At that heart of the debate is the interbank payment system for cross-border money movements in the EU. This mechanism is called “Target2”. The amounts of money moved through Target2 are almost inconceivable. On an average day, 2299 bn Euros change hands via the system. Within four business days, the amounts settled equal the annual GDP of the Euro area. 94 percent of the transactions are taking place between private banks. (See: “Target 2 Annual Report”, 2010, p.7)
Since the start of the financial crisis, the Bundesbank and several other central banks have accumulated huge claims against the ECB. The German claims rose from zero in 2007 to 177.7 billion Euros at the end of 2009 and 325.5 billion Euros at the end of 2010. The Bundesbank earns interest on these positions, the rate equals the interest for the main refinancing operations.
At the same time,Greece,Ireland,PortugalandSpainhave accumulated large Target2 liabilities. According to the Ifo Institute, at the end of 2010 they equalled 340 bn Euros. The biggest debtor was the Irish national bank (146 bn Euros), followed by the Greek national bank (87 bn Euros). Sinn makes a fuss about the fact that those numbers look similar to the current account deficits of those countries and states that the Target2 balances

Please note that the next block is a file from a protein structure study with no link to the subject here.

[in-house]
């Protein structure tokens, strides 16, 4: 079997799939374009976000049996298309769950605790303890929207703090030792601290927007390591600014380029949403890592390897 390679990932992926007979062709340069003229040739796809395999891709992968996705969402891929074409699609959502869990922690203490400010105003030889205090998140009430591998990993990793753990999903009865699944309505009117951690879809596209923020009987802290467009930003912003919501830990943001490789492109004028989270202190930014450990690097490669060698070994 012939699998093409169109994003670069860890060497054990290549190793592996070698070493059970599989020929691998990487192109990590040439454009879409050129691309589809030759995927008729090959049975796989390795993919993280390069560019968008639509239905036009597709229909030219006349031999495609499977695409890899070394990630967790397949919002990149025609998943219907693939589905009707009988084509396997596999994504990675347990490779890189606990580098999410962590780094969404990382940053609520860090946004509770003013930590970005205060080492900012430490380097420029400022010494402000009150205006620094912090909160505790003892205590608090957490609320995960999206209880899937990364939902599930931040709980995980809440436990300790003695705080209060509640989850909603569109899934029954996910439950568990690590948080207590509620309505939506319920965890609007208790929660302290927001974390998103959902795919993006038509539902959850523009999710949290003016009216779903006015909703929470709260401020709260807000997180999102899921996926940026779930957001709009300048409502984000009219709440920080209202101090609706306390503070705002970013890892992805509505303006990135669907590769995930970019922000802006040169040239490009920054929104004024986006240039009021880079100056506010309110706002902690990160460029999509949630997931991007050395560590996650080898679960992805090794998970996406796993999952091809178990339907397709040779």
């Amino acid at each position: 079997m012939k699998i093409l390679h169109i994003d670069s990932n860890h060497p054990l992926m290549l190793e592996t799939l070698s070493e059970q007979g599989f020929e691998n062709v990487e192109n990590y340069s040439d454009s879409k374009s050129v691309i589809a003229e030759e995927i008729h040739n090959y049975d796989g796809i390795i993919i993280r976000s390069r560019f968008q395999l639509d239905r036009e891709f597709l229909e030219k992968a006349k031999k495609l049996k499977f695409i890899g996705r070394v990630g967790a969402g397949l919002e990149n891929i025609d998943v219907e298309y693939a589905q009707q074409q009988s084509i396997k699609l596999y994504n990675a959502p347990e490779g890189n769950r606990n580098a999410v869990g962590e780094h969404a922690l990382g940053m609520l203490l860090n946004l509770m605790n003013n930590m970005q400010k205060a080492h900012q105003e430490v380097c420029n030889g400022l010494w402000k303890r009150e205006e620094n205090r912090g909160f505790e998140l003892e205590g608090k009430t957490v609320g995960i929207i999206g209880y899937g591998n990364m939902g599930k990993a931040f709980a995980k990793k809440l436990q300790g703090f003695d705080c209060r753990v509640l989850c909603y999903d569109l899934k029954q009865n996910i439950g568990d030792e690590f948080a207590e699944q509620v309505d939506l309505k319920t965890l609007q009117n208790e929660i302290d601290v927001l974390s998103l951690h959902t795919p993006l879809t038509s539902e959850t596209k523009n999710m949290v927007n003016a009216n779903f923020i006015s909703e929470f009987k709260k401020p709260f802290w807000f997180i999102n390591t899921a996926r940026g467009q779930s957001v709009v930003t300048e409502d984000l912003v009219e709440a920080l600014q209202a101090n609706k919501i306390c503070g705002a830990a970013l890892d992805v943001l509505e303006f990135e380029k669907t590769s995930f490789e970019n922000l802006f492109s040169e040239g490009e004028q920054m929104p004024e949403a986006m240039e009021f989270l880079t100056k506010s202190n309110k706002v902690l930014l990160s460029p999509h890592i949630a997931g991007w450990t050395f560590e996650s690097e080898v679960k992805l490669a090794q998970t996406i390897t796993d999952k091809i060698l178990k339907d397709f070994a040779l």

“reflect Ireland’s past current account deficits with other Eurozone nations that have not been financed by inflows of private or public capital, but rather by the Irish Central Bank’s money creation.”
He notes that ”Spain took less and Ireland more than their respective current-account deficits” but does not bother to try explain why this might have been the case.
How do these claims and liabilities arise?